Blessed, not cursed
Bringing a spiritual perspective to daily life
The poster hanging on the Post Office wall said, "Help Stamp Out Breast Cancer." When I noticed that big pink sign while waiting in line the other day, I took it to heart and spent the waiting time praying for all who feel threatened by the disease. October has been deemed National Breast Cancer Awareness Month.
Several years ago, I was very aware of the widely publicized symptoms of the disease in my own body. It felt like an irreversible curse.
Initially a deep dread engulfed me. My first thoughts were: "What? Me?" followed by "Why me?" As the symptoms became more unavoidable, I forced myself to collect my thoughts and consider what steps to take. I knew from experience that allowing fear to take over was immobilizing and unhelpful. I did know I needed help with a capital H. So I went to the highest power I know: God. I prayed first for how to pray.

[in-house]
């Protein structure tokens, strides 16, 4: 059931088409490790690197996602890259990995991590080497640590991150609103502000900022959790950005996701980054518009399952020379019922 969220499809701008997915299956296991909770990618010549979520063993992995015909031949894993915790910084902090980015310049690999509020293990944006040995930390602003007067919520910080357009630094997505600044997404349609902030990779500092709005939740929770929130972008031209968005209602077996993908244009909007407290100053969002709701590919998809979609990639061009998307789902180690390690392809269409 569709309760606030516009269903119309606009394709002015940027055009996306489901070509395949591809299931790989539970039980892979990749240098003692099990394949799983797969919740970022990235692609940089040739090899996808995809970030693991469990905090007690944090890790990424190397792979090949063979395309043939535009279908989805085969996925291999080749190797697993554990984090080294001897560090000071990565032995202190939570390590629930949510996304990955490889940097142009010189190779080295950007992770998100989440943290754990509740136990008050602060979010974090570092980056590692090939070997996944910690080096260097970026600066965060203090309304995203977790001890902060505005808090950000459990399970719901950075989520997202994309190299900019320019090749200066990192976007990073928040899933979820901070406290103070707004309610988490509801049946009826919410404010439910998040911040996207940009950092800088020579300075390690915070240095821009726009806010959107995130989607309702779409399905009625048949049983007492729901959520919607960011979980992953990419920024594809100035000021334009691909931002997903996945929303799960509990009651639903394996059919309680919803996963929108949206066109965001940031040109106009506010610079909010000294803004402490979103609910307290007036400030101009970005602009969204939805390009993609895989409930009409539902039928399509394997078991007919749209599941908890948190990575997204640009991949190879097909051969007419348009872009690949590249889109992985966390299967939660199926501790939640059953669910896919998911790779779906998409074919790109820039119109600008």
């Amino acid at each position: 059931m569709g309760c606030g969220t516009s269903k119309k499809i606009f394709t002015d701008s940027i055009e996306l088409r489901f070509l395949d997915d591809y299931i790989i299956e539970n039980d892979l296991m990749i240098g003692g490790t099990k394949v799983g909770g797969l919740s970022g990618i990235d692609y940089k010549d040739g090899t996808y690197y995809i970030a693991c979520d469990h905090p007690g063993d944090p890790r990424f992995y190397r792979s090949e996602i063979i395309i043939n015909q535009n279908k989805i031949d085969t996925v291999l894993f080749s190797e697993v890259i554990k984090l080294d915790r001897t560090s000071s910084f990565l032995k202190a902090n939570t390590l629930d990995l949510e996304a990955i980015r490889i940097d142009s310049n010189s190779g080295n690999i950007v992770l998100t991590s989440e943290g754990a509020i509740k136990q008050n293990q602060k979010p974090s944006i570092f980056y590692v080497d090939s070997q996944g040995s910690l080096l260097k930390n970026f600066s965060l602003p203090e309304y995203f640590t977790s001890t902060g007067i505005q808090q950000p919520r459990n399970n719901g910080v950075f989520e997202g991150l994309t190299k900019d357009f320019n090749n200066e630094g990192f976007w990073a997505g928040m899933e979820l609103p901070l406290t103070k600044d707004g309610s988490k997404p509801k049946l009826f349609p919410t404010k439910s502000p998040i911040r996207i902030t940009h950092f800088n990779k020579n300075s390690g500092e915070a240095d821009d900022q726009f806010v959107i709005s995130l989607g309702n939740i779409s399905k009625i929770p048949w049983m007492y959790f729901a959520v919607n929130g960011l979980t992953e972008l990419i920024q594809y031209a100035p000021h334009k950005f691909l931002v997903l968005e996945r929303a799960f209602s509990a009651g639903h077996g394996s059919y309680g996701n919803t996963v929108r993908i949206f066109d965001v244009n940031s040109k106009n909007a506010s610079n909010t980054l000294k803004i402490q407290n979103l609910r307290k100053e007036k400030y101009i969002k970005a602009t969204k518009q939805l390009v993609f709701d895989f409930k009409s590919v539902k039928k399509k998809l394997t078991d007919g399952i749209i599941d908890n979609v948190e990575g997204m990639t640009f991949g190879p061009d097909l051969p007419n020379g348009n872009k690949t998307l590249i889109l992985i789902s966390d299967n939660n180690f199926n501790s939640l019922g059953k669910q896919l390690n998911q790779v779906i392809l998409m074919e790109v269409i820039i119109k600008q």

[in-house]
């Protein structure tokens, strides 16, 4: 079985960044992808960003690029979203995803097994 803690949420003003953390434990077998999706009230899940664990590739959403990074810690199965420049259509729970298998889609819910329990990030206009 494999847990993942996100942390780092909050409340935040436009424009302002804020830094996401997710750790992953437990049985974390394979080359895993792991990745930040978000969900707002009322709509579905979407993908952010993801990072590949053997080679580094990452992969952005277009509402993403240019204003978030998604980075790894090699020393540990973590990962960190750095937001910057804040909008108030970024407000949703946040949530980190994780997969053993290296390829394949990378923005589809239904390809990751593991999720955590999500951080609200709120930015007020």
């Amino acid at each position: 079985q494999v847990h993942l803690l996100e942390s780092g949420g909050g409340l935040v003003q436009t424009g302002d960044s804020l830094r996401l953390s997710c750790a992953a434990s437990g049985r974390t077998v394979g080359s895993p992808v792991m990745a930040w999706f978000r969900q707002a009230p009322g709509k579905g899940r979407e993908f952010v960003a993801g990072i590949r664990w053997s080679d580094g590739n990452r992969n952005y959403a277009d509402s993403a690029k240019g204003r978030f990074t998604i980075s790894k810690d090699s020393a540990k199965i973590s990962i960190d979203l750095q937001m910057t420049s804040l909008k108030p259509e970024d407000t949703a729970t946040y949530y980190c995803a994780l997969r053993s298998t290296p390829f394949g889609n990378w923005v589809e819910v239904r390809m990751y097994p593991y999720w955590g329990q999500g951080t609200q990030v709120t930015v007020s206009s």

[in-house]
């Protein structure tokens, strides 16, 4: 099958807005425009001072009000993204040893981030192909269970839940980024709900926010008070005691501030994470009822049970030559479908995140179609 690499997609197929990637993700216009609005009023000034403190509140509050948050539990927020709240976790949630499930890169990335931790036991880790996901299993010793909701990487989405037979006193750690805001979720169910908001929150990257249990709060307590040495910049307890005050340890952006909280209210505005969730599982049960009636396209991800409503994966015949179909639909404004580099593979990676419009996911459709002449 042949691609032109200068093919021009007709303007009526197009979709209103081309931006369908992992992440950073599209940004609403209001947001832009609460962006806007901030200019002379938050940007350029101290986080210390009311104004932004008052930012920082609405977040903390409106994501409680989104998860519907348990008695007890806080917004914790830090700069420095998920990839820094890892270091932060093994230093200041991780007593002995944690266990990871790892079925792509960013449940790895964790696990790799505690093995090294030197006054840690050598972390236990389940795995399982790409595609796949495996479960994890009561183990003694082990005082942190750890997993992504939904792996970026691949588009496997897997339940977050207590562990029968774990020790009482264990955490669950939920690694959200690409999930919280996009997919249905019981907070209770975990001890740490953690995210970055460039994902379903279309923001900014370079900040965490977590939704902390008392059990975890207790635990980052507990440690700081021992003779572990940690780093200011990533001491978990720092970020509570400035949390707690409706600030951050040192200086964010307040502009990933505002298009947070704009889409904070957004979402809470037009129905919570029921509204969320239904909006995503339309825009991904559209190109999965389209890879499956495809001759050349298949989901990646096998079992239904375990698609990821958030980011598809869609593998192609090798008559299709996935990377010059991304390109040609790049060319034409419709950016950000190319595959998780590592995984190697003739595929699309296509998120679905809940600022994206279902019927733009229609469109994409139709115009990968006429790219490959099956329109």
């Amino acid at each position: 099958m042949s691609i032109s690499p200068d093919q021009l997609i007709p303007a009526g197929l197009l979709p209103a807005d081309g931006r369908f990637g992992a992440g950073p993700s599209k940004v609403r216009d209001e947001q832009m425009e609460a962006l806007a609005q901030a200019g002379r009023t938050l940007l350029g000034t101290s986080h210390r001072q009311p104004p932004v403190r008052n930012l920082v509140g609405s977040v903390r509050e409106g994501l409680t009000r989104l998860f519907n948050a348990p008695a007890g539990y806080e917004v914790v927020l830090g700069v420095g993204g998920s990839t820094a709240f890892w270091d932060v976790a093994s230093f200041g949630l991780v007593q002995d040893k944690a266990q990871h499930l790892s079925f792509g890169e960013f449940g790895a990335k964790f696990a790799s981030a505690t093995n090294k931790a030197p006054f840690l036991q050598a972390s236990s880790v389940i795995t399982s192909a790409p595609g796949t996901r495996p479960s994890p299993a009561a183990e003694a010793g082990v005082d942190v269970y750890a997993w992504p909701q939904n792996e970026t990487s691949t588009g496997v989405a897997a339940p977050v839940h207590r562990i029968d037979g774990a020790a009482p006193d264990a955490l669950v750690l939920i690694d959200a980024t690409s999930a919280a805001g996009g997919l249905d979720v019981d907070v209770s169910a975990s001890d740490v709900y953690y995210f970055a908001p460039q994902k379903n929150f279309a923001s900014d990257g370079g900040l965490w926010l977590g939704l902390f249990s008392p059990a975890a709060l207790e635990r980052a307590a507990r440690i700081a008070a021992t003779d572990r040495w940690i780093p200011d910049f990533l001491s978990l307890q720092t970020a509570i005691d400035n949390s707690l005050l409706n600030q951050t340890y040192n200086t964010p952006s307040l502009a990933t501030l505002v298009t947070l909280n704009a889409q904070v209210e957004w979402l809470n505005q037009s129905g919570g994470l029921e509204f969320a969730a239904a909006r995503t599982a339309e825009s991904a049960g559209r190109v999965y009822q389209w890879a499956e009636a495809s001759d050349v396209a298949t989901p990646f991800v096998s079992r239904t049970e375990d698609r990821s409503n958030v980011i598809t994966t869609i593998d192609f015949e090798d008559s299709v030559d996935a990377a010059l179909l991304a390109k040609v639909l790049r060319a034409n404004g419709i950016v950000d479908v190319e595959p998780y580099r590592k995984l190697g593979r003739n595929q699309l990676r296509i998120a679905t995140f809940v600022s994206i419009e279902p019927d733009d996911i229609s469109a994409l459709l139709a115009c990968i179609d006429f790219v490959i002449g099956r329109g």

I study Christian Science daily, and have grown up with spiritual healing as a normal approach to problems that emerge in one's life; I want to turn to God for help and healing. The instances of physical healing I've seen have shown me the mental nature of disease, and indeed, the mental nature of all our experiences in life. Turning to God has cultivated a strong bond between us.
However, because of the intensity surrounding this disease, I found it heavy going. So I prayed for calm. I searched the Bible and "Science and Health with Key to the Scriptures," along with other writings by Mary Baker Eddy, for an enlightening verse or phrase that would lift the dread and doom I felt. I found a gold mine of encouragement and hope. I prayed deeply and earnestly for self-revision. My thoughts about my health, my future, and my life were in need of transformation, and I was oh-so- willing.